# What does 2 to the power x mean in set theory

In a mathematics assignments i encounter the following statement:

We have a finite collection of combinatorial objects $S \subseteq 2^x$ (For example matchings or spanning trees)

What does this notation $S \subseteq 2^x$ mean (Especially the $2^x$ part)?

• It's the power set – Fakemistake Dec 16 '17 at 15:51
• See Power set: "the power set of any set $X$ is the set of all subsets of $X$, including the empty set and $X$ itself, variously denoted as $\mathcal P(X), ℘(S)$, or, identifying the powerset of $X$ with the set of all functions from $X$ to a given set of two elements, $2^X$. Any subset of $\mathcal P(X)$ is called a family of sets over $X$." – Mauro ALLEGRANZA Dec 16 '17 at 16:16
• Thus, $S⊆2^X$ means that $S$ is a family of sets over $X$, i.e. a set of subsets of $X$. – Mauro ALLEGRANZA Dec 16 '17 at 16:17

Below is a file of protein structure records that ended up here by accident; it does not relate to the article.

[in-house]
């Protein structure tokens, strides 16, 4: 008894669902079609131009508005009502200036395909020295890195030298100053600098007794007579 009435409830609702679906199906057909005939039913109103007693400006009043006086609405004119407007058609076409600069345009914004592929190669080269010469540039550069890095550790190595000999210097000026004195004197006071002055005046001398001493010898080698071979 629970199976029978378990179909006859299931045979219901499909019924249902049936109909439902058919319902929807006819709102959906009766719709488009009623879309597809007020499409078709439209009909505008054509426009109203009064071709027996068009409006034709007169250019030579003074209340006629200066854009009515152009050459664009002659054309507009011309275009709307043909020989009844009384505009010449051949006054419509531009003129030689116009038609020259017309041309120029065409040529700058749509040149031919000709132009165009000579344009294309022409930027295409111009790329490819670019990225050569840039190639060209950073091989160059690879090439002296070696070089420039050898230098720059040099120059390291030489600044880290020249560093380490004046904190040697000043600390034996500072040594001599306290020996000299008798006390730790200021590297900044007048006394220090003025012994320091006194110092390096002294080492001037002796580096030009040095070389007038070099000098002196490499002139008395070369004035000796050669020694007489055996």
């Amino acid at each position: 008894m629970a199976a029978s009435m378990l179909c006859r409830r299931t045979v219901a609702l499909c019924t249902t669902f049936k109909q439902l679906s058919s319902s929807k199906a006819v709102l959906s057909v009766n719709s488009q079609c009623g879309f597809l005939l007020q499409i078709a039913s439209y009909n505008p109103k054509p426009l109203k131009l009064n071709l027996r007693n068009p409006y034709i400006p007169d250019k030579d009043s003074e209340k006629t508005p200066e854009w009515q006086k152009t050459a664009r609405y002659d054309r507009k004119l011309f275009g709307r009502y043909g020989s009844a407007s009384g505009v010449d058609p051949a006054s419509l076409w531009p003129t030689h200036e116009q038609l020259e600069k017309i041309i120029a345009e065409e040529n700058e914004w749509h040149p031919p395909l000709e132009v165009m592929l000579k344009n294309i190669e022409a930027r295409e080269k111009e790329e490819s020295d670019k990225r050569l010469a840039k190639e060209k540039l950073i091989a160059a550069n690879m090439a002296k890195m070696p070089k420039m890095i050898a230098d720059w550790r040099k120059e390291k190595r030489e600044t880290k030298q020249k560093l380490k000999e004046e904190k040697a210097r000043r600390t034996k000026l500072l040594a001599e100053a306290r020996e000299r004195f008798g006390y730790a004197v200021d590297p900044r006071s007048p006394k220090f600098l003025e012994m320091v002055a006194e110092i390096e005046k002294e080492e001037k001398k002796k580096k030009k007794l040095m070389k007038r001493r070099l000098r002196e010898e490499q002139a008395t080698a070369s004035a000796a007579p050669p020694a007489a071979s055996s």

If $A$ and $B$ are sets then $A^B$ is the collection of functions from $B$ to $A$. When you see the notation $2^X$, where $X$ is a set, we're also considering $2$ as a set, in fact $$2=\{0,1\}.$$ So $2^X$ is the collection of all functions mapping $X$ to $\{0,1\}$.
It's been stated in a comment that $2^X$ is the power set of $X$, that is, the collection of all subsets of $X$. That's not literally true, but there's an obvious and standard one-to-one correspondence between $2^X$ and the power set of $X$, given by $f\mapsto\{x:f(x)=1\}$.
• I didn't know that $A^B = \{f \mid f:B \to A\}$! Where does one learn this? Until I read this post, I thought that $2^{\Omega}$ meant the power set of a sample space because people thought that $|2^{\Omega}| = 2^{|\Omega|}$ was "clean notation"! – Clarinetist Dec 16 '17 at 18:22
• @Clarinetist You should take it as an exercise to figure out how $A^2$, by this definition, is naturally equivalent to $A\times A$. Similarly for $A^3$, after you figure out what set $3$ should be... – David C. Ullrich Dec 16 '17 at 22:18